Interlitq publishes sections XXXIV, XXXV and XXXVI of the poem “The King” by US writer Ben Mazer
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from The King
Branches grow in all directions at once.
Their black silhouettes enclose
the opposite of the city that surrounds them—
even then the white air of orphanic pilgrimages.
They dine on spaghetti! The instruments measure gold!
And when in the longing that descends in darkness
they take their cue to motion
(all things are there!) what never happened slows
into familiar memory, and the winds whip
their thousand frames and borders (enticing as lace),
in cross purposes, symphonies of erasure,
expansions of dimension and perspective
extending outwards down every road and lane,
groaning and growing inward, cross hatched by the rain
(whose sudden abundance even now overflows).
Spring nights in high school—some legend revealed
as far as all the laundry lines could take you
through a universe of backyards, to a distant and returning star.
Like a cock’s crow plunging beneath the planets
to the mythic origins of what we are.
Revealed! So in celebration we circled
the little town, for all lines are a circle,
coming and going the same, till you grow tall
and strong, worthy of bearing a name:
like shrouds of darkness the points we pierced
with our individual lights, passing and hailing like stars,
until all was uncovered, each one knew each one,
the circle completed, a simultaneity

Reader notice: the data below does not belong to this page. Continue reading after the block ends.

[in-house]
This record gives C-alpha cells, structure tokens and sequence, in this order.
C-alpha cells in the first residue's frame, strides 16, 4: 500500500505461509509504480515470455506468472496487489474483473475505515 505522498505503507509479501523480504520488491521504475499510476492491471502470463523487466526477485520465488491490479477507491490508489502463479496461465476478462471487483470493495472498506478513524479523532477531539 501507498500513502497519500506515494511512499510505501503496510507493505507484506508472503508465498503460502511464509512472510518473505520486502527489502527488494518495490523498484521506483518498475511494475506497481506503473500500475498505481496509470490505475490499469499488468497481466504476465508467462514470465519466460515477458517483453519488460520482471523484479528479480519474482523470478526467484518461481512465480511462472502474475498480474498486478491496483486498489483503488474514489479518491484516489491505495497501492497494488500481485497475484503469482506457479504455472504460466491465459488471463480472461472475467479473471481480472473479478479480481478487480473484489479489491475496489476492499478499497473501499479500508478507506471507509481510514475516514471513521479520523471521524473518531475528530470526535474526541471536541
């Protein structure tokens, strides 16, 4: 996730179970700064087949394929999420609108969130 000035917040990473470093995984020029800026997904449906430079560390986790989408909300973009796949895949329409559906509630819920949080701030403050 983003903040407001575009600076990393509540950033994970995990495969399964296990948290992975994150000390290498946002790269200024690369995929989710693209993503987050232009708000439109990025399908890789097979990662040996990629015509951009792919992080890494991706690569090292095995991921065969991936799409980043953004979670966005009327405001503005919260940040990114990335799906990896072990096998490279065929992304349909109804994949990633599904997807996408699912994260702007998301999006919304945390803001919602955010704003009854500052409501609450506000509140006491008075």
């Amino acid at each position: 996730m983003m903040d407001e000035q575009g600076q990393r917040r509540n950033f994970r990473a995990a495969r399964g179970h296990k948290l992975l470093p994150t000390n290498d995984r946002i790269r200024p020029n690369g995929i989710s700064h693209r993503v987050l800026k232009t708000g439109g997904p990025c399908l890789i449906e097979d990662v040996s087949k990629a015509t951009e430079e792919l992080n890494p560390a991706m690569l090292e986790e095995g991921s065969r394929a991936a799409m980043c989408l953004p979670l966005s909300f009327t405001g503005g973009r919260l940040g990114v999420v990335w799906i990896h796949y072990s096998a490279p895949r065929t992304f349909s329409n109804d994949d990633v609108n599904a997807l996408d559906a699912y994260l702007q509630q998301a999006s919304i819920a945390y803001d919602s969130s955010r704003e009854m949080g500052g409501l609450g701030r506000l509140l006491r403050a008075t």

of all points from A to F to Z.
for Isabel Biderman
Finally to see with eyes of onyx and jade—
what’s always there. Cleopatra with her crown
gives O’s for X’s, gives X’s for O’s
perpetually working towards the city’s center
by katty-corner, wishes too grand to grant
—for who can both live in the rarest palace
and be its guest? Passing again and again
brings nothing closer—a few feet in the end
and all is different. Different and the same!
A better life, taller and rising to heaven
(the dog escapes, returns according to plan).
Fabulous laughter lives in the hereafter.
The cat withdraws into its impregnable dream.
The actor leaving the palace is just a man.
About Ben Mazer: Ben Mazer’s recent collections of poems are Poems (The Pen & Anvil Press) and January 2008 (Dark Sky Books), both published in 2010. His new collection of poems in India is Tales of the Buckman Tavern (Poetrywala, April 2012). Mazer studied under Christopher Ricks and Archie Burnett at the Editorial Institute, and is the editor of a forthcoming edition of the complete poems of John Crowe Ransom. He has also edited collections of poems by Frederick Goddard Tuckerman and Landis Savage Everson. He is a contributing editor to Fulcrum: An Annual of Poetry and Aesthetics in Cambridge, Massachusetts.